By Lorena Gaibor, Board member
Casa de Paz, just a few miles from the immigrant detention center in Aurora, provides housing, meals, visits and emotional support, access to phones and computers, and transportation to family members separated from each other during detention. These services are provided free of charge thanks to the volunteer services provided by people like DJPC board member Lorena Gaibor. Here she describes her work with Casa de Paz.
I want to share two encounters that I’ve had with guests at Casa de Paz to illustrate how meaningful and necessary the hospitality of Casa is for all who are touched by this work. While immigrants are often separated from their children and other family members, Casa volunteers mobilize to help reunite parents in detention here in Colorado with their kids. We carry out fundraising efforts along with our usual work of picking up folks released from the GEO detention center and providing support for them.
One night, I met a mother from Guatemala who came to the U.S. seeking asylum as a survivor of domestic violence. She had been held in detention for about two months after being separated at the border from her 7-year-old daughter. Maria (a pseudonym) was deeply concerned about reuniting with her daughter as soon as possible. Thankfully, I was able to put her in touch with AFSC folks in Boston where she flew after leaving Casa. About two weeks later, Casa de Paz and AFSC were able to assist in reuniting with her daughter.
More recently, a guest who stopped me in my tracks was a man from South Sudan. This guest was visibly traumatized not only by the violence he had experienced in his country but also by being held in detention for over two years, despite the fact that he was a legal refugee. This man’s story broke my heart and left me feeling utterly helpless. While I sat with other guests at dinner, he told us that he did not want to join us. Yet, he drew closer to the table and shared his story with us through tears. He had gotten into a scuffle with police one night while he had been drinking and that was what had landed him in detention. The only reason he was released, he said, was because our government cannot send him back to his country. Now out of detention, he wants to return to his own country because he does not want to live in constant fear of being thrown into detention at the slightest infraction. While he has no family or community here, he does have caring folks from Casa de Paz and Rocky Mountain Immigrant Advocacy Network (RMIAN) who are now helping him resettle in Denver.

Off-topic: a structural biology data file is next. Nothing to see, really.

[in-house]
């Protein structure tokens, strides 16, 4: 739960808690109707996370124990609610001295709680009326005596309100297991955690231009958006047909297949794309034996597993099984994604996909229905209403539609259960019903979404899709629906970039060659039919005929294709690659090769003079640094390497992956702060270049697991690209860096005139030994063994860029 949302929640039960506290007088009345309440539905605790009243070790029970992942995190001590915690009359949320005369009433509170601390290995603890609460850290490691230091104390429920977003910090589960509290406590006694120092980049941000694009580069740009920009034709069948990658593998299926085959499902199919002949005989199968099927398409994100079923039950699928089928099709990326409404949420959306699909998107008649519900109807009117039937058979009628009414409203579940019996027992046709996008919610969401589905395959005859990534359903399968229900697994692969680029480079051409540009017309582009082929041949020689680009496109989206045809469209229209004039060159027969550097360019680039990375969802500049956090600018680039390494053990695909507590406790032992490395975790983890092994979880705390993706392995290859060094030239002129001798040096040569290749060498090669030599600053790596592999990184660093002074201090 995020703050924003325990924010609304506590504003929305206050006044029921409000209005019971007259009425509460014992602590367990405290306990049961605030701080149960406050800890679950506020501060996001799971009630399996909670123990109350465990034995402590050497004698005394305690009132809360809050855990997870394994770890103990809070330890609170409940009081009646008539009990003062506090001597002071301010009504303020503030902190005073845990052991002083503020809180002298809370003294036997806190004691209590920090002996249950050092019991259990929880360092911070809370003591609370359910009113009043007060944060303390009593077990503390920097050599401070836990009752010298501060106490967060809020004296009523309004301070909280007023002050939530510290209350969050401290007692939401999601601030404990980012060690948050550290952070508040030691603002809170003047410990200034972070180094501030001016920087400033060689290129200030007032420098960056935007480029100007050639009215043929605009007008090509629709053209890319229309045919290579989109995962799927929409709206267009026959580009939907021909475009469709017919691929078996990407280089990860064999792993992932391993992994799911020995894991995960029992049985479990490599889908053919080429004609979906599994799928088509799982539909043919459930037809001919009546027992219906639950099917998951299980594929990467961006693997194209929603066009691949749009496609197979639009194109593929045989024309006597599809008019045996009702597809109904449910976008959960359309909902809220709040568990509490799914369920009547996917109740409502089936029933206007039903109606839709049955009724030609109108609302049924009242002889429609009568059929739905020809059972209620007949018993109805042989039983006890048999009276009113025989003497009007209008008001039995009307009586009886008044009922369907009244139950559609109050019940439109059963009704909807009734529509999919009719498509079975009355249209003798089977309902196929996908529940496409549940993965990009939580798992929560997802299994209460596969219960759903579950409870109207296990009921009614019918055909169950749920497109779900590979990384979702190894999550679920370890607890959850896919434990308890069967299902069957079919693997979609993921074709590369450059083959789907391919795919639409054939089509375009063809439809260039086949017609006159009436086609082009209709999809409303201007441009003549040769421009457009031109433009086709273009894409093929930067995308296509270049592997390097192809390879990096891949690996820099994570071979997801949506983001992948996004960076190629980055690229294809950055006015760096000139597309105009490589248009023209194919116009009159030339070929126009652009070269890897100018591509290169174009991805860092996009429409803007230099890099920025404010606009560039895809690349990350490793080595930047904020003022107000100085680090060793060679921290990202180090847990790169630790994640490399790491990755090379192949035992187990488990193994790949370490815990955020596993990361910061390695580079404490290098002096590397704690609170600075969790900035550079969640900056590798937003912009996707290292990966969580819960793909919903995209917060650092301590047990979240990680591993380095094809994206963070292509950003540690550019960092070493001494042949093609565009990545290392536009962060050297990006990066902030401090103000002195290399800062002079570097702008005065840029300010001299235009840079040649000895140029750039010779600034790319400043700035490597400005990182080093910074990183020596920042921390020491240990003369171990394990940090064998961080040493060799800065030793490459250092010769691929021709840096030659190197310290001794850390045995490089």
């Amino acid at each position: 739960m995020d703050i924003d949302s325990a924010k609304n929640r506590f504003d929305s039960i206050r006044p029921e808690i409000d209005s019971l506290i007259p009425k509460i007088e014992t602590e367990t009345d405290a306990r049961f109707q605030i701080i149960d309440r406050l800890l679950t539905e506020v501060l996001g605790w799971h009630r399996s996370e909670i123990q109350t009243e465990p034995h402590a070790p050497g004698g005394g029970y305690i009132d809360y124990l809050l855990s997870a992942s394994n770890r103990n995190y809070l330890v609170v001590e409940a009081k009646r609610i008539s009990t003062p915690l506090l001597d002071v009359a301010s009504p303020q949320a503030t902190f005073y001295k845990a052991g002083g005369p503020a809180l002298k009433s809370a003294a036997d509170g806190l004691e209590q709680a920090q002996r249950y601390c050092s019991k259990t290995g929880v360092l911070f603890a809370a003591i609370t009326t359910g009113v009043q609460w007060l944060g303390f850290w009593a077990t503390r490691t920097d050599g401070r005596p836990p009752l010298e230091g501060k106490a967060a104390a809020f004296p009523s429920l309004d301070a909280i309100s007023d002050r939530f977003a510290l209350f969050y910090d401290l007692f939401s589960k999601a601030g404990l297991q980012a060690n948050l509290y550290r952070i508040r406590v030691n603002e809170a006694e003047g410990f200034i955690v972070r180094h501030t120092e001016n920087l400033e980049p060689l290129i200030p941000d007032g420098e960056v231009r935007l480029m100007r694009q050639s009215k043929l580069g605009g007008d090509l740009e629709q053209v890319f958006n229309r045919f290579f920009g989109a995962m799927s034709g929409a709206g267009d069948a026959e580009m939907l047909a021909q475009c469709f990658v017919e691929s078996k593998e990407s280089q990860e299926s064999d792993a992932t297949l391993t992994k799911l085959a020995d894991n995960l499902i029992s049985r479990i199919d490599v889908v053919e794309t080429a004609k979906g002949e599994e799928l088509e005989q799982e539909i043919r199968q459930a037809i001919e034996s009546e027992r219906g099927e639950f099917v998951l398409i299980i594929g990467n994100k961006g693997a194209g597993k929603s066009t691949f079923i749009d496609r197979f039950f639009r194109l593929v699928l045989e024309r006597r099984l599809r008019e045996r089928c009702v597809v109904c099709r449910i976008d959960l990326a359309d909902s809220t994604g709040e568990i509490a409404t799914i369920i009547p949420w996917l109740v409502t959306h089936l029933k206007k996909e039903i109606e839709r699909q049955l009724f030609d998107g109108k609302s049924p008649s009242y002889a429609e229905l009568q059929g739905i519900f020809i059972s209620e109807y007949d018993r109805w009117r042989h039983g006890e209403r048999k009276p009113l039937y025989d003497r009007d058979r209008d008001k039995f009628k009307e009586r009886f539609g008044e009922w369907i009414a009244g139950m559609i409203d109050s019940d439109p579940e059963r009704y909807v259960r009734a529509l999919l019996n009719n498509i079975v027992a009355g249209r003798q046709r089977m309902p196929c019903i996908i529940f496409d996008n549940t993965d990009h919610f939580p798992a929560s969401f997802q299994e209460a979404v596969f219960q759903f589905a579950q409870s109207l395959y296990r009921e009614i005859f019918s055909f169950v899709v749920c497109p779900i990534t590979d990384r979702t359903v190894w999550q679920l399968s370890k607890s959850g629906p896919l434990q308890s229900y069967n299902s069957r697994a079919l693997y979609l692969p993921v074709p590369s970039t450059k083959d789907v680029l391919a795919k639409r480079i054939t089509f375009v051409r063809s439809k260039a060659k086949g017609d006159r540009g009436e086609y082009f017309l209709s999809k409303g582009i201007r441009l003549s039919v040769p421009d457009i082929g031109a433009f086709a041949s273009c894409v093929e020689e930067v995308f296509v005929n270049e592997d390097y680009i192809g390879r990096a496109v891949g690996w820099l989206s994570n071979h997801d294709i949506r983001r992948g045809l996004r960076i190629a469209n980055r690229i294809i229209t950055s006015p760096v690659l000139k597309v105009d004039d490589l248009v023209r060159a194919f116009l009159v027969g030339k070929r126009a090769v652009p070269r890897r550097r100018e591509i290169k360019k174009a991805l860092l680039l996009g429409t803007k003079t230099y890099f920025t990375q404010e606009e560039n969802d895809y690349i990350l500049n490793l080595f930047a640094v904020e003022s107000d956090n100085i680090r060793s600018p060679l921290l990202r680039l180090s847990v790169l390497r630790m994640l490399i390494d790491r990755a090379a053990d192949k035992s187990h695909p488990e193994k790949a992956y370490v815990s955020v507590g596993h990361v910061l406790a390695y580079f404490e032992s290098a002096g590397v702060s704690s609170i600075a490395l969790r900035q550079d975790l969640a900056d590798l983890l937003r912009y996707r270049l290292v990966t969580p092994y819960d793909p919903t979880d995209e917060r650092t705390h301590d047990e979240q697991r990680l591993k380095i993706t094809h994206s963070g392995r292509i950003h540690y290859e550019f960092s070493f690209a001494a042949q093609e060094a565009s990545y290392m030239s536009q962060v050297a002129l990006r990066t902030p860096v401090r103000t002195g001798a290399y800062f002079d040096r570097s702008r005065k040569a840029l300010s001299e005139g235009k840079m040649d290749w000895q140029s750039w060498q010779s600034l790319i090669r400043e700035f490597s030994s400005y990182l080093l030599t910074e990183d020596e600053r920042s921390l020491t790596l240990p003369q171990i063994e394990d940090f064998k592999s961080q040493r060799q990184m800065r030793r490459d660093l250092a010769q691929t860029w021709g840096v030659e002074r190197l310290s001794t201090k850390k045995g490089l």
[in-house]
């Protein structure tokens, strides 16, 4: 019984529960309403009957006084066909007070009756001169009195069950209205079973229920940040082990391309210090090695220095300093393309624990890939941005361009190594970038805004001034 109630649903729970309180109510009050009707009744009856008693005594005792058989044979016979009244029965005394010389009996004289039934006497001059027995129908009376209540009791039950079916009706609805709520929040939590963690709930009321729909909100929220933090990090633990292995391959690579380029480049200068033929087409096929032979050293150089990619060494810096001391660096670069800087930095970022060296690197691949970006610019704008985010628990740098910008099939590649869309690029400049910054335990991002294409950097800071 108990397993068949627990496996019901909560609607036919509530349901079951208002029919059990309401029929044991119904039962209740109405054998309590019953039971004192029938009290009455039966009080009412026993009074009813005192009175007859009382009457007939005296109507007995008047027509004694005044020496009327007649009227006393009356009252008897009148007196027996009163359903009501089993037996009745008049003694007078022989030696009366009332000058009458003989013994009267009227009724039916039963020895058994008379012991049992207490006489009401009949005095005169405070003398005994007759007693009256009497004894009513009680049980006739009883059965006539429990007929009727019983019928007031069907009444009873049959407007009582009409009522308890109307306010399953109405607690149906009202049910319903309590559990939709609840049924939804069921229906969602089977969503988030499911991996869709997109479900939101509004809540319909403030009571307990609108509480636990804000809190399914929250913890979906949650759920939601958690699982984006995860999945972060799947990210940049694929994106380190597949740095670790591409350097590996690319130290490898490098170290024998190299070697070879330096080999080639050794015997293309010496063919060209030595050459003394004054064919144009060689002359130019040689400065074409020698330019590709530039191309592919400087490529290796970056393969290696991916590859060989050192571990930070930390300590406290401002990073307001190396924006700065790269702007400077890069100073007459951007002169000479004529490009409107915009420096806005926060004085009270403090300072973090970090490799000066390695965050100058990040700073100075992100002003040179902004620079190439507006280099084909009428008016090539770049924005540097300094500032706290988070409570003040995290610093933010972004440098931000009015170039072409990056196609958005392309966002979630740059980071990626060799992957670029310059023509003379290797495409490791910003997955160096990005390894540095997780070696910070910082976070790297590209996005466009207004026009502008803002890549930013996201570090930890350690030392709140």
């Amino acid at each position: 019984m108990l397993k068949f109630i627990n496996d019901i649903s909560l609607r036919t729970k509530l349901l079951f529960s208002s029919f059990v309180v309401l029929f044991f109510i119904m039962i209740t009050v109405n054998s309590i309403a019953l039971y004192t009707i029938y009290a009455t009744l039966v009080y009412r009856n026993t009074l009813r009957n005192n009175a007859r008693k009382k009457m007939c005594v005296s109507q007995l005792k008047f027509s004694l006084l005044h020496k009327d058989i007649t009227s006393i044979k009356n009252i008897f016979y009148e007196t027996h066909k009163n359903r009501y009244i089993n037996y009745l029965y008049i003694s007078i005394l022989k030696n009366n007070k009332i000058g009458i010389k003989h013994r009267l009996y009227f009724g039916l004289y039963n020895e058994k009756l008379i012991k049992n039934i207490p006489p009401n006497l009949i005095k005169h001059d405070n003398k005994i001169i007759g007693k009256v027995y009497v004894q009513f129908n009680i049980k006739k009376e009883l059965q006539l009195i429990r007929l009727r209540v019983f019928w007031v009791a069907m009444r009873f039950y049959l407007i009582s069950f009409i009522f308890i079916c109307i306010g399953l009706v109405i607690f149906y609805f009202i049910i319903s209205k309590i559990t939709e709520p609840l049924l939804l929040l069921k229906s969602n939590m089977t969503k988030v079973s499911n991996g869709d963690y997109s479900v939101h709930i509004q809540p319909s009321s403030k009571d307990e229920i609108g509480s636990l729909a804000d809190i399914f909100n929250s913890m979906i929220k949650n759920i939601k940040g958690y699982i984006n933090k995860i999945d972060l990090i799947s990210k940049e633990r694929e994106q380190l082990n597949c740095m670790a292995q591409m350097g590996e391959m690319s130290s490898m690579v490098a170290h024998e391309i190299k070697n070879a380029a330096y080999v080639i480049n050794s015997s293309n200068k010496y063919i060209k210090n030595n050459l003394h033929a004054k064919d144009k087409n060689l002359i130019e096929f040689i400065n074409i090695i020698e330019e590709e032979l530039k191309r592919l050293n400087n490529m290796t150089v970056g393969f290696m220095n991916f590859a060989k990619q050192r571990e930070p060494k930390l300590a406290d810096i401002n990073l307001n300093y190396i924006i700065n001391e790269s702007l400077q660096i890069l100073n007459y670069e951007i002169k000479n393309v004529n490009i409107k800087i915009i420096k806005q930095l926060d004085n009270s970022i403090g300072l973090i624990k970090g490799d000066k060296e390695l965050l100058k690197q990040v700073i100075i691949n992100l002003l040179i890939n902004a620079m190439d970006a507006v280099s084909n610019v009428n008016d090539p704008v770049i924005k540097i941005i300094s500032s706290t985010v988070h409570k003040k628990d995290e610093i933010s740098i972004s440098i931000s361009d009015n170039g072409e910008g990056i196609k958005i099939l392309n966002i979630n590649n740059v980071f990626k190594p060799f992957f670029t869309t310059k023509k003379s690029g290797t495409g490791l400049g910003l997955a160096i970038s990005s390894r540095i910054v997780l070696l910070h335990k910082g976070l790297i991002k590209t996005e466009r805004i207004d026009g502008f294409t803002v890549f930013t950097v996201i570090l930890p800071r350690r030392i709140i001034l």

This refugee’s story reminded me of how our jails, prisons, and detention centers are crowded with people suffering with mental illness. Instead of receiving the care they need in their communities, they languish in prisons without adequate mental health service.
Injustices in Latin America and elsewhere are often tied to U.S. policies and corporate greed that contribute to the hardship and violence causing so many to seek asylum here. What is our responsibility as American consumers who benefit from the very policies and greed that are causing so much disruption and suffering in Latin America and elsewhere in the world? How can we learn about these struggles so as to raise our consciousness and work to create a better world? These are the questions I ask myself and hope to find solutions to by volunteering with Casa de Paz and the DJPC. Please join us in making a difference and educating others on what we can do to make a better world possible for generations to come.